As in Kleene’s case, this is mathematical anarchy, one cannot simply assume something must be the case simply because one has been unable to prove the converse. This renders untenable anything that depends on Rogers’s unproven assumption, although as noted in the case of Kleene, the assumption does not of itself mean that the result is necessarily wrong. We consider this in the next section.
Demonstration of the error
It is not difficult to demonstrate that the Kleene/Rogers assumption is in fact erroneous, i.e: the negation of the assumption is provable, as follows:
First note that in the following, for convenience, we will refer to a given mathematical system in which recursive functions are defined as the system S.
Before proceeding further, considering (A) above, in fact what Rogers has proved in that section is only that there cannot be an enumeration function g of total recursive functions where it must be possible to define another function h in terms of g. But that states nothing as to whether there can be an enumeration function in a higher level language, a meta-language to the system S, from which a function such as h cannot be defined within the system S.
At this point, we note that there is a non-diagonal method of proving that there cannot be an enumeration function of total recursive functions within the system S. We now demonstrate this below as it serves to clarify the overall context.
Enumeration of functions: The general case
In the following, we will deal first with recursive functions in general, then we consider the specific case of partial recursive functions that Kleene and Rogers specifically refer to.
First assume that there can be an enumeration function f (n) within the system S, which has at least one free variable n (the enumeration variable) and which enumerates every function of S. A definition of the function consists of symbols that can be divided into two groups:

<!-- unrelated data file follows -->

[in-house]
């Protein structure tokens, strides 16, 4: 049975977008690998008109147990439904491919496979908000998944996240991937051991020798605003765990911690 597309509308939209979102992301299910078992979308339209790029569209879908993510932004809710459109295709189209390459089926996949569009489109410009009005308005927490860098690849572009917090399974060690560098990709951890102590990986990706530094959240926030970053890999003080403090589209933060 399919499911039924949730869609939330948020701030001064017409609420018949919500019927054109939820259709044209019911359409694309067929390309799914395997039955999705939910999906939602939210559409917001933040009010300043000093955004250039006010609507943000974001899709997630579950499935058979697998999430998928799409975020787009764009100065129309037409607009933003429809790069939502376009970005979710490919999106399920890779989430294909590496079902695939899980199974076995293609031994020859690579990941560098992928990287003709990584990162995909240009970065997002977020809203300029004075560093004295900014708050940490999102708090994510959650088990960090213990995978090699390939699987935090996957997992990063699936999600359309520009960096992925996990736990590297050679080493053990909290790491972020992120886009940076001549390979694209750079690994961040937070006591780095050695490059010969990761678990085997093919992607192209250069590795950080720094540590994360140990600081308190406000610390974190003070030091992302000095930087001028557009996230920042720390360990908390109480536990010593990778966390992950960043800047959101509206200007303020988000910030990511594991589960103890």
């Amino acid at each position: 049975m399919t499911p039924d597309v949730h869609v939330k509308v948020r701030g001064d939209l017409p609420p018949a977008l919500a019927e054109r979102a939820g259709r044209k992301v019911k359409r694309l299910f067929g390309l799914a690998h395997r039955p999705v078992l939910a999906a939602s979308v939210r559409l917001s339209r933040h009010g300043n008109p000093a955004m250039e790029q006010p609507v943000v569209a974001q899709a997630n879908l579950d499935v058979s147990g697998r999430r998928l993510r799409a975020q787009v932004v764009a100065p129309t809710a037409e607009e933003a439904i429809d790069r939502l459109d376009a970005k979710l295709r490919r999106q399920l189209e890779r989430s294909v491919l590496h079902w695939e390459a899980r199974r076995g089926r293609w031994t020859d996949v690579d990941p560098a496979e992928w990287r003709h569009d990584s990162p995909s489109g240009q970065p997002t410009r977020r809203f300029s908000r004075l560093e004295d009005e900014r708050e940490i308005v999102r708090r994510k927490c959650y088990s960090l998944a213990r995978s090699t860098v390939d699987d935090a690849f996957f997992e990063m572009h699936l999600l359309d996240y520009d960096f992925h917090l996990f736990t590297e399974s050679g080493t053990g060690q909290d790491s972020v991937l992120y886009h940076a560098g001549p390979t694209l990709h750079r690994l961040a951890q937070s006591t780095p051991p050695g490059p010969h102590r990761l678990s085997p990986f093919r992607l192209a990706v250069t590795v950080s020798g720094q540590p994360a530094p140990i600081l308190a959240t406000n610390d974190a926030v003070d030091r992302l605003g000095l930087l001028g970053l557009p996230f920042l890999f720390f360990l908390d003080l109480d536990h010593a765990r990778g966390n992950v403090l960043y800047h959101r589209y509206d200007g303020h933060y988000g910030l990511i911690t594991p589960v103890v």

- symbols for numbers (which we will call digit symbols, for example 0,1,2,3,4,5,6,7,8,9)
- other symbols (non-digit symbols).
The total information content of an expression thus depends on these two types of symbols. The digit symbols contain object information - information about the objects of the system, in this case numbers. The non-digit symbols contain syntactical information, which deals with information regarding relationships between the objects of the expression.
Now, according to the definition of f (n), whenever the enumeration variable n of f (n) is substituted by some specific number (which consists only of digit symbols), the resultant expression must always have the same finite quantity of non-digit symbols, regardless of whatever number is substituted (since only digit signals are added). In addition the relative positions of the non-digit symbols are unchanged and hence the syntax of the resultant expression is always identical, regardless of whatever number is substituted. The only difference between any two such resultant expressions is the digit symbols.
This means that the assumption of the existence of the enumeration function f (n) also entails the assumption that every function of S can be expressed by a finite quantity of non-digit symbols in a fixed order, which implies that there is a finite limit on the amount of syntactical information required to define any function of the system. This, of course is absurd, hence the purported function f (n) cannot possibly reference nor enumerate all functions.
While the above applies for the case of all functions, in general for any specific type of function (such as recursive or partial recursive) there is always no upper limit on the amount of syntactical information required to define a function of that type, hence the above applies in general to any type of function. (Footnote: Obviously, this does not necessarily apply to a type of function that includes only finitely many functions.)
Enumeration functions in a meta-language
That leaves the question of an enumeration function that is defined outside of the system S. Clearly, a dictionary style lexicographical enumeration function L(n) can be defined simply by creating a dictionary style list of all sequences of the symbols of the alphabet of the system S. (Footnote: All permutations of the symbols of any given alphabet can be put in a dictionary style list, by first deciding an alphabetical order of the symbols, then the first part of the list will be that list of single symbols, then taking all permutations of two symbols in an alphabetical order, then taking all permutations of three symbols in alphabetical order, and continue the list by taking all permutations of four symbols, and so on. The permutations may contain the same symbol repeated several times. This is called a lexicographical order.)